the compression image data output from the information processing apparatus is acquired by the portable display apparatus,
the portable display apparatus is further configured to decompress the compression image data to obtain the image data indicating the first image, and
the display screen of the portable display apparatus displays the first image indicated by the acquired and decompressed image data.
21. The non-transitory computer-readable storage medium having stored thereon the information processing program according to claim 1, wherein
besides the first image, a second image representing the virtual world viewed from a second virtual camera is further displayed on another display apparatus connected to the information processing apparatus.
22. The non-transitory computer-readable storage medium having stored thereon the information processing program according to claim 21, the information processing program further causing the computer to:
generate compression image data by compressing the image data indicating the first image, wherein
the generated compression image data is output to the portable display apparatus, and, besides the compression image data, image data indicating the second image is output to said another display apparatus without being compressed, and
the portable display apparatus configured to:
acquire the compression image data output from the information processing apparatus; and
decompress the compression image data to obtain the image data indicating the first image, wherein
a display screen of the portable display apparatus displays the first image indicated by the acquired and decompressed image data.
23. The non-transitory computer-readable storage medium having stored thereon the information processing program according to claim 21, the information processing program further causing the computer to:
set the second virtual camera at a position different from the position of the first virtual camera, and control an attitude and/or a position of the second virtual camera.
24. The non-transitory computer-readable storage medium having stored thereon the information processing program according to claim 23, wherein
a direction of a line of sight of the second virtual camera is set to be parallel to a direction of a line of sight of the first virtual camera, and the second virtual camera is set behind the first virtual camera, and
a range wider than a range of the virtual world represented by the first image is displayed as the second image on said another display apparatus.
25. The non-transitory computer-readable storage medium having stored thereon the information processing program according to claim 23, wherein
a direction of a line of sight of the first virtual camera is set to a vertical direction in the virtual world, and
a direction of a line of sight of the second virtual camera is set to the vertical direction in the virtual world.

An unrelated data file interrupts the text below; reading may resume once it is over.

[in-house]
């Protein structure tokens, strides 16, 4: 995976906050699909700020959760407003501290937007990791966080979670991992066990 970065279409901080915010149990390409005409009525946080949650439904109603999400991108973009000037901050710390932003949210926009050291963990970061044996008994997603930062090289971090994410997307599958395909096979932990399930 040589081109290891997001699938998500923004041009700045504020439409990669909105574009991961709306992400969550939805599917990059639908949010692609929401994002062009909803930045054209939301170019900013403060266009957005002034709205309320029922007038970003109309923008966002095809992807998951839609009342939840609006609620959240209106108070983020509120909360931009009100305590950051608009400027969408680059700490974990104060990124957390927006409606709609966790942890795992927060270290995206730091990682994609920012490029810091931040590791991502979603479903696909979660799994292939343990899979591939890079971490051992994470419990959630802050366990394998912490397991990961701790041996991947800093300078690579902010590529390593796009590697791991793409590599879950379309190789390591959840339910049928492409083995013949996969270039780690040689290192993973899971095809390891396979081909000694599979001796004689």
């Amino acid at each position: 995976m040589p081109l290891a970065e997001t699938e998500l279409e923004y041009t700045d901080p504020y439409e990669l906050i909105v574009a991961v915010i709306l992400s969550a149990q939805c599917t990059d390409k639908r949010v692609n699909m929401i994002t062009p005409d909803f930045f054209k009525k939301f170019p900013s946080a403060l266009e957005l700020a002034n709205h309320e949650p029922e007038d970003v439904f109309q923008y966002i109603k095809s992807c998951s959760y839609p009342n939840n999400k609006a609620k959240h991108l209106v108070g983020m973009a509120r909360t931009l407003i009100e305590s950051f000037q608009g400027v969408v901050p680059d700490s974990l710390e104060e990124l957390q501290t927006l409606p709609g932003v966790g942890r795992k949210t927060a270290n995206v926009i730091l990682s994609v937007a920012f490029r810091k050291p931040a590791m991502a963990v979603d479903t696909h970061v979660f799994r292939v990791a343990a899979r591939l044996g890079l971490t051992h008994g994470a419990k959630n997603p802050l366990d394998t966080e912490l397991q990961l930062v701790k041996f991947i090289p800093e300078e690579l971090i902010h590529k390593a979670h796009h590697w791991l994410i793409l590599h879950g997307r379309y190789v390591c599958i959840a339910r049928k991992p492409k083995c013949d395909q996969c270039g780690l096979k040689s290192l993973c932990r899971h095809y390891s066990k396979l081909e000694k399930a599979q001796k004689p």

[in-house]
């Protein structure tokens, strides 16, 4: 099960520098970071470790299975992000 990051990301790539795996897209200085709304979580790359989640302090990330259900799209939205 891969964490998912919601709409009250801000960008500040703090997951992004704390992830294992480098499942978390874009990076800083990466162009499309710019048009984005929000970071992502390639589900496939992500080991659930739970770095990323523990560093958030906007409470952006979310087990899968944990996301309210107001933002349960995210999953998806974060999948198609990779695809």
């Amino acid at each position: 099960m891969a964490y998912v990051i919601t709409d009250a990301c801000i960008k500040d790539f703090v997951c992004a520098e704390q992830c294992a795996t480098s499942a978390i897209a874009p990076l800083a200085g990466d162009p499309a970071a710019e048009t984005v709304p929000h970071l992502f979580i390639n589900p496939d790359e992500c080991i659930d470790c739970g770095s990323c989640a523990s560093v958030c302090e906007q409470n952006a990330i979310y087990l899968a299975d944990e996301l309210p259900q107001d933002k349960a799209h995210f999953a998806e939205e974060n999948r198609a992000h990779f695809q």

26. The non-transitory computer-readable storage medium having stored thereon the information processing program according to claim 1, wherein
the first virtual camera is configured to move in a horizontal direction along a first axis relative to a horizontal direction of input on the touch panel, and
the first virtual camera is configured to move in a vertical direction along a second axis relative to a vertical direction of input on the touch panel.
27. The non-transitory computer-readable storage medium having stored thereon the information processing program according to claim 1, wherein the information processing apparatus is separately housed from the portable display apparatus.
28. An information processing apparatus comprising at least one processor and capable of displaying an image on a portable display apparatus that outputs at least body state data based on an attitude and/or a motion of the portable display apparatus body and touch position data based on a touch position on a touch panel provided in the portable display apparatus, the information processing apparatus configured to:
calculate the attitude and/or the motion of the portable display apparatus on the basis of the body state data;
independently control an attitude of a first virtual camera for generating an image of a virtual world on the basis of the attitude and/or the motion of the portable display apparatus such that the first virtual camera rotates relative to the virtual world;
independently control a position of the first virtual camera for generating the image of the virtual world to move in a direction relative to a direction of input on the touch panel, the position of the first virtual camera being controlled on the basis of the touch position indicated by the touch position data such that the first virtual camera moves relative to the virtual world; and
display on the portable display apparatus a first image representing the virtual world viewed from the first virtual camera.